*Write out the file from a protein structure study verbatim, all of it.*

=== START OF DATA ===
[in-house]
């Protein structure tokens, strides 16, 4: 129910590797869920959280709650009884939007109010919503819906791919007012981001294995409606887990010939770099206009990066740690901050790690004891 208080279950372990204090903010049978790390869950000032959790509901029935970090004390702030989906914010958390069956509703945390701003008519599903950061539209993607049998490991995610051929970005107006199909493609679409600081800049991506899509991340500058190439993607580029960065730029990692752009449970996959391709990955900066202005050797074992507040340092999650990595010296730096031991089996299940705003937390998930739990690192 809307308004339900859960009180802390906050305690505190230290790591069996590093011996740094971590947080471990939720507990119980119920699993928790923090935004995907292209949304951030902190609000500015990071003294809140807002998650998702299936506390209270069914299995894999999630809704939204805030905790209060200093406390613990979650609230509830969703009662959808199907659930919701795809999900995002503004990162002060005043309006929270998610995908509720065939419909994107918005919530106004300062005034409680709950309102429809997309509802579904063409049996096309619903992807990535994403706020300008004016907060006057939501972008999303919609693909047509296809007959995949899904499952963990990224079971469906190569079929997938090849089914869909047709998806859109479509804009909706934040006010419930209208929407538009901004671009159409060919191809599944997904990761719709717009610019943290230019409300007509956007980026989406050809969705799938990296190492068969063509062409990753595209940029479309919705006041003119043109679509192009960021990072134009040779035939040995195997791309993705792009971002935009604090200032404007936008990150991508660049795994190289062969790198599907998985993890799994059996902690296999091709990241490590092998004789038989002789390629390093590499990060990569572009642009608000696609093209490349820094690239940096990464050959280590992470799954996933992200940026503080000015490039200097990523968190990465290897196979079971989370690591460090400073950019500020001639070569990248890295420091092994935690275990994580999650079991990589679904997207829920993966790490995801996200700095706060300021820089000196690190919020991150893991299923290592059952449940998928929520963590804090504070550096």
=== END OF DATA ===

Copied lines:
[in-house]
């Protein structure tokens, strides 16, 4: 129910590797869920959280709650009884939007109010919503819906791919007012981001294995409606887990010939770099206009990066740690901050790690004891 208080279950372990204090903010049978790390869950000032959790509901029935970090004390702030989906914010958390069956509703945390701003008519599903950061539209993607049998490991995610051929970005107006199909493609679409600081800049991506899509991340500058190439993607580029960065730029990692752009449970996959391709990955900066202005050797074992507040340092999650990595010296730096031991089996299940705003937390998930739990690192 809307308004339900859960009180802390906050305690505190230290790591069996590093011996740094971590947080471990939720507990119980119920699993928790923090935004995907292209949304951030902190609000500015990071003294809140807002998650998702299936506390209270069914299995894999999630809704939204805030905790209060200093406390613990979650609230509830969703009662959808199907659930919701795809999900995002503004990162002060005043309006929270998610995908509720065939419909994107918005919530106004300062005034409680709950309102429809997309509802579904063409049996096309619903992807990535994403706020300008004016907060006057939501972008999303919609693909047509296809007959995949899904499952963990990224079971469906190569079929997938090849089914869909047709998806859109479509804009909706934040006010419930209208929407538009901004671009159409060919191809599944997904990761719709717009610019943290230019409300007509956007980026989406050809969705799938990296190492068969063509062409990753595209940029479309919705006041003119043109679509192009960021990072134009040779035939040995195997791309993705792009971002935009604090200032404007936008990150991508660049795994190289062969790198599907998985993890799994059996902690296999091709990241490590092998004789038989002789390629390093590499990060990569572009642009608000696609093209490349820094690239940096990464050959280590992470799954996933992200940026503080000015490039200097990523968190990465290897196979079971989370690591460090400073950019500020001639070569990248890295420091092994935690275990994580999650079991990589679904997207829920993966790490995801996200700095706060300021820089000196690190919020991150893991299923290592059952449940998928929520963590804090504070550096």